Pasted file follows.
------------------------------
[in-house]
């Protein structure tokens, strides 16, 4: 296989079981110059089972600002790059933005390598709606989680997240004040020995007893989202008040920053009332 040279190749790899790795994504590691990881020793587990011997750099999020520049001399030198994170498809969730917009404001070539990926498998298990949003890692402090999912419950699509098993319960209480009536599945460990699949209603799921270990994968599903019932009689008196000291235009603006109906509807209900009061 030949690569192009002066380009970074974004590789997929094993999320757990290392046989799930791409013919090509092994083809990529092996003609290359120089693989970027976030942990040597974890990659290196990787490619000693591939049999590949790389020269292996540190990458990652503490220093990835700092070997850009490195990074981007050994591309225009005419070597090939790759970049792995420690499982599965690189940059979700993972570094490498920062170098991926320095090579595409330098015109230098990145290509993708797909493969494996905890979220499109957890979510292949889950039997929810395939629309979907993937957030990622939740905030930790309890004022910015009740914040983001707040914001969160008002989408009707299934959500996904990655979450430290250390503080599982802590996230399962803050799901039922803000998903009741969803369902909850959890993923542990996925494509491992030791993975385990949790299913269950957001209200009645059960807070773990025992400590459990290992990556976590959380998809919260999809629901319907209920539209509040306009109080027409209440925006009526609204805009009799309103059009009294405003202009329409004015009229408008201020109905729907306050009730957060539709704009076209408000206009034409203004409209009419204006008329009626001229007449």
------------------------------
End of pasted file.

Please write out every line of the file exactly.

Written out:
[in-house]
């Protein structure tokens, strides 16, 4: 296989079981110059089972600002790059933005390598709606989680997240004040020995007893989202008040920053009332 040279190749790899790795994504590691990881020793587990011997750099999020520049001399030198994170498809969730917009404001070539990926498998298990949003890692402090999912419950699509098993319960209480009536599945460990699949209603799921270990994968599903019932009689008196000291235009603006109906509807209900009061 030949690569192009002066380009970074974004590789997929094993999320757990290392046989799930791409013919090509092994083809990529092996003609290359120089693989970027976030942990040597974890990659290196990787490619000693591939049999590949790389020269292996540190990458990652503490220093990835700092070997850009490195990074981007050994591309225009005419070597090939790759970049792995420690499982599965690189940059979700993972570094490498920062170098991926320095090579595409330098015109230098990145290509993708797909493969494996905890979220499109957890979510292949889950039997929810395939629309979907993937957030990622939740905030930790309890004022910015009740914040983001707040914001969160008002989408009707299934959500996904990655979450430290250390503080599982802590996230399962803050799901039922803000998903009741969803369902909850959890993923542990996925494509491992030791993975385990949790299913269950957001209200009645059960807070773990025992400590459990290992990556976590959380998809919260999809629901319907209920539209509040306009109080027409209440925006009526609204805009009799309103059009009294405003202009329409004015009229408008201020109905729907306050009730957060539709704009076209408000206009034409203004409209009419204006008329009626001229007449």